News Release 

On nitroglycerin, cardiovascular homeostasis and...bam, migraine!

Besides the recognized migraine attack-provoking effect of nitroglycerin, a study reports an abnormal cardiovascular regulation to this compound in migraine patients

International Headache Society

London, UK: A clinical investigation recently published in the journal Cephalalgia, the official journal of the International Headache Society, suggests that migraine patients may exhibit a systemic pathophysiological alteration. The study, entitled "Abnormal cardiovascular response to nitroglycerin in migraine", was conducted by Dr. Willebrordus PJ van Oosterhout, from Leiden University Medical Centre, Department of Neurology, Leiden, The Netherlands.

Nitroglycerin (NTG) is a potent vasodilator and is known to induce migraine attacks in migraine patients. Because of its vasodilating properties, NTG is used in cardiovascular research to test cardiovascular adjustments in face of changes in blood pressure secondary to blood venous pooling. For example, NTG is used to test baroreflex function in individuals with vasovagal syncope, which is more common in migraine patients.

Dr. van Oosterhout and colleagues assessed cardiovascular parameters through photopletismography (blood pressure, heart rate, stroke volume, cardiac output, peripheral resistance) before (-10 min.), during the infusion of NTG intravenously (20 min.), and after the NTG infusion (10 min.) They compared differences between migraine patients who had NTG-triggered attacks and healthy people. The presence of vasovagal syncope was assessed as well.

Ten healthy participants and 16 migraine patients were included in the study. Thirteen out of 16 patients (81.3 %) had migraine attacks following NTG infusion, against none from the control group. No vasovagal syncope was provoked. Migraine patients showed higher heart rate response to NTG infusion. In a subgroup analysis with migraine patients group split into patients with early-onset attacks (those whose attacks occurred < 270 min after NTG infusion) or with late-onset attacks (> 270 min.), stroke volume and cardiac output were reduced in both migraine groups compared to healthy control group, with more pronounced reductions in the early-onset migraine attacks group.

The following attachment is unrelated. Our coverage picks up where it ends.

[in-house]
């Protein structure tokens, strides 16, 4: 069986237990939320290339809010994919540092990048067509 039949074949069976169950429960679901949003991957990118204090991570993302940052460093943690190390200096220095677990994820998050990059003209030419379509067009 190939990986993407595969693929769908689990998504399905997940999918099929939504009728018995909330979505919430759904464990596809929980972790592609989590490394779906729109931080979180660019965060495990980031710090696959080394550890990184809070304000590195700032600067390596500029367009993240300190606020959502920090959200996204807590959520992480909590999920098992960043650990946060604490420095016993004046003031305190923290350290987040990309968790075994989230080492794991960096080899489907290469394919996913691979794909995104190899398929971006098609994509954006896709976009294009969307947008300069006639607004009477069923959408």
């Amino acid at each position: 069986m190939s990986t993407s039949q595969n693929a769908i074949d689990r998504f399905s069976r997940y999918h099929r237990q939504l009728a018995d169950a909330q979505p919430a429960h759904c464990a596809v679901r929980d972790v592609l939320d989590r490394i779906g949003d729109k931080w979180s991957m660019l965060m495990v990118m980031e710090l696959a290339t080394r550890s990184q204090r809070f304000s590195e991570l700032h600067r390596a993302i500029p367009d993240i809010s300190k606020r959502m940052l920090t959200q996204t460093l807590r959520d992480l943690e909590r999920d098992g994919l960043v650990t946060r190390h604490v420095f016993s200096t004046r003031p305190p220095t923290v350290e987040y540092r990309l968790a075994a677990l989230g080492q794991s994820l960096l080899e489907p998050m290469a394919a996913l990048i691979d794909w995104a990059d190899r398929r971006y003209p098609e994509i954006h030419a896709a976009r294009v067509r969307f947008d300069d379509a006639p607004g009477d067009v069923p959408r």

The authors' interpretations of these data are cautious, as the study was underpowered with a small sample. In a speculative tone, Dr van Oosterhout says: "The enhanced response of the systemic circulation to nitroglycerin in migraineurs suggests that the systemic vasculature is more susceptible to its (vasodilatory) effects". And follows: "Sensitivity to nitric oxide (NO) may be enhanced, possibly due to higher perivascular concentrations of NO synthase". Finally, although no participant had vasovagal syncope, the authors do not rule out a common susceptibility of migraine attacks and vasovagal syncope, as some patients in this study had also experienced vasovagal syncope in life.

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Study's link: https://doi.org/10.1177%2F0333102419881657

Contact Information: Willebrordus PJ van Oosterhout, Leiden University Medical Centre, Department of Neurology K5-Q-93, P.O. box 9600, 2300 WB Leiden, The Netherlands. Email: w.p.j.van_oosterhout@lumc.nl

About Cephalalgia and International Headache Society: Cephalalgia is the official journal published on behalf of the International Headache Society (IHS), which is the world's leading membership organization for those with a professional commitment to helping people affected by headache. The purpose of IHS is to advance headache science, education, and management, and promote headache awareness worldwide.

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